The Anatomy of a Cybersecurity Attack
Would you know how to protect your company from a cyber attack?
Cyber attacks can happen to companies of all sizes and working in all industries — no one is immune.
With the number and overall cost of cyber attacks increasing every year, it’s essential to understand precisely how cybersecurity attacks work and what you can do to safeguard your company.
Keep reading to discover the anatomy of a cyber attack and advice on how you can prevent a cyber attack.
What is a Cyber Attack?
Cyber attacks are an attempt to expose, alter, disable, destroy, steal or gain access to a company’s databases, software or secure portals. Typically, cybercriminals make a profit from taking sensitive information or holding your system hostage.
How Much Does a Cyber Attack Cost?
Between 2017 and 2018, the number of cyber-attacks increased by a staggering 11%. As cyber attacks become more sophisticated and aggressive, companies increasingly face higher costs.
The average cost of a cyber attack varies by industry with companies in the financial sector, utilities, software and automotive paying more per attack (on average). Banks can expect to pay almost $18.37 million per attack.
To make matters worse, companies in the United States are typically more vulnerable to cybersecurity attacks and can pay as much as 29% more than other nations.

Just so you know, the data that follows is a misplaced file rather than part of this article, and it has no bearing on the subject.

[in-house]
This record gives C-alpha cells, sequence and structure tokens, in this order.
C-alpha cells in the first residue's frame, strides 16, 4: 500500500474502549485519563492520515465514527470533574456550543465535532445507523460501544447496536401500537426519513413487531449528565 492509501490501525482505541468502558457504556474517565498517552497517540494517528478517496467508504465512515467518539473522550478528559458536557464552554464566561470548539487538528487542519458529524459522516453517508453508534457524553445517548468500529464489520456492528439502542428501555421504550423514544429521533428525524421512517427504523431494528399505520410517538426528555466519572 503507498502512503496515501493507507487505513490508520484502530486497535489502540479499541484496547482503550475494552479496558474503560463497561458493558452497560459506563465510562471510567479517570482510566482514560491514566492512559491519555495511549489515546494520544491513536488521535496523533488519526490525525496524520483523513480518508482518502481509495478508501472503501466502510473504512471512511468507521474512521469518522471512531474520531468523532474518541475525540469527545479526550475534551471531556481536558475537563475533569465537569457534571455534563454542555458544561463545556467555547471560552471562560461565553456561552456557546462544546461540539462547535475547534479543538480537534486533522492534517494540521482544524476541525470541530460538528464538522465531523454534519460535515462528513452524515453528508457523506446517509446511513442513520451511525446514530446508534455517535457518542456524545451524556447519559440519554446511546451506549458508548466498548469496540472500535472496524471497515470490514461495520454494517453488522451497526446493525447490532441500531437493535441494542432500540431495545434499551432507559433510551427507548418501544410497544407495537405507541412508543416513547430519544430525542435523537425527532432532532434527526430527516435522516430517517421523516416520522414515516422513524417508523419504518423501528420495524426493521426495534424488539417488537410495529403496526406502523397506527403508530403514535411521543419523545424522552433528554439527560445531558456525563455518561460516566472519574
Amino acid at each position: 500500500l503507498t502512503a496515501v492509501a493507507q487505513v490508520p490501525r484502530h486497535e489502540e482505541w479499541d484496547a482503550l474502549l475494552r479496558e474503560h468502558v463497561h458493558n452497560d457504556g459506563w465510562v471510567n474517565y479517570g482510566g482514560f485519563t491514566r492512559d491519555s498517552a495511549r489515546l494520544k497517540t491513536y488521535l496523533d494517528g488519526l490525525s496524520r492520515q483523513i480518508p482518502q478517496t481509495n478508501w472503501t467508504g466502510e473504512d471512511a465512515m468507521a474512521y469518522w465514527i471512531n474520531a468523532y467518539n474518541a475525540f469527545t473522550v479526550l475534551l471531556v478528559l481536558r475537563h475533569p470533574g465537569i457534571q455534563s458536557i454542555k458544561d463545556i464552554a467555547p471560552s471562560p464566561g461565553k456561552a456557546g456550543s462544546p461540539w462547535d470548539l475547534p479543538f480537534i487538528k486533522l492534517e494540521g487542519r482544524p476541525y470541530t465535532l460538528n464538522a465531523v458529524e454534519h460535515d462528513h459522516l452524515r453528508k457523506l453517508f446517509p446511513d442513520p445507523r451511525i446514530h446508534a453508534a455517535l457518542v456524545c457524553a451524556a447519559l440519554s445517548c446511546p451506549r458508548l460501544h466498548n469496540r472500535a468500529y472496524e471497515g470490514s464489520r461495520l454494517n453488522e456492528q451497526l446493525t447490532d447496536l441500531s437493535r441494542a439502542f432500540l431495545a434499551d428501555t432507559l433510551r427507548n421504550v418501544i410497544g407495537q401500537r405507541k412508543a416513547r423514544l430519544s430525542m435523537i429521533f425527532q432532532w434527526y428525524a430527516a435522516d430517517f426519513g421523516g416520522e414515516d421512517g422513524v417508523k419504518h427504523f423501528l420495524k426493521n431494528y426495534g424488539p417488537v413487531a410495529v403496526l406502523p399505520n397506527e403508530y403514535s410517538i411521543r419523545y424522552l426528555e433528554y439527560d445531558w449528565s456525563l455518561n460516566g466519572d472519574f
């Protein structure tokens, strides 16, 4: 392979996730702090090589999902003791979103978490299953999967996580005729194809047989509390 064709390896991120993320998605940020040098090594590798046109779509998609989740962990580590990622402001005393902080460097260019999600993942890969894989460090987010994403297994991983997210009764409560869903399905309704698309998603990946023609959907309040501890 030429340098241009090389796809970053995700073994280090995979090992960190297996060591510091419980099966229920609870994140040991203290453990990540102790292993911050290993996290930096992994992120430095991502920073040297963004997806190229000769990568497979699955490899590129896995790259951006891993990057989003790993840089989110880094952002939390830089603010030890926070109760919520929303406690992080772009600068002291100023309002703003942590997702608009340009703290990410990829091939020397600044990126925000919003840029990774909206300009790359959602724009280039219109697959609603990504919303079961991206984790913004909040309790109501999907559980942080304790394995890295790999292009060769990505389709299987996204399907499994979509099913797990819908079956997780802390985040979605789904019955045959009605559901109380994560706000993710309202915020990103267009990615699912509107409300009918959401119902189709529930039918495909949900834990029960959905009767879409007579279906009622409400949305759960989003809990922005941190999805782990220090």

What Happens During a Cyber Attack?
Cyber attacks can take two forms, either active or passive:
- Active cyber attacks attempt to corrupt or change system resources or operations.
- Passive cyber attacks attempt to uncover or hijack data from a private system without disrupting resources like eavesdropping or wiretapping.
Cybercriminals can come from within or outside your company. So, it’s essential to have the right safeguards in place and actively monitor who has access to your systems.
Anatomy of a Cyber Attack
Most cyber-attacks happen in five different stages, which is also known as the anatomy of a cyber attack.
Before a cybercriminal can launch an attack, they need to gain an understanding of your business and collect as much information as possible about your organisation and network.
They’ll also want to identify system administrators and other key employees and track their online behaviours.
Most of this information is readily available online and allows cybercriminals to select their targets.
2. Misleading the Target
Next, cybercriminals will create a relationship with system administrators to get them to reveal sensitive information or trick them into downloading malicious software, for example, via a link in a phishing email.
With phishing emails, cybercriminals trick system administrators by pretending to be a known or trusted source. The system administrator is then asked to download a new tool, change a password on a website or something similar.
3. Gaining Access
The information accidentally provided in step 2, then allows cybercriminals to access your company’s network or systems and officially launch their cyber attack.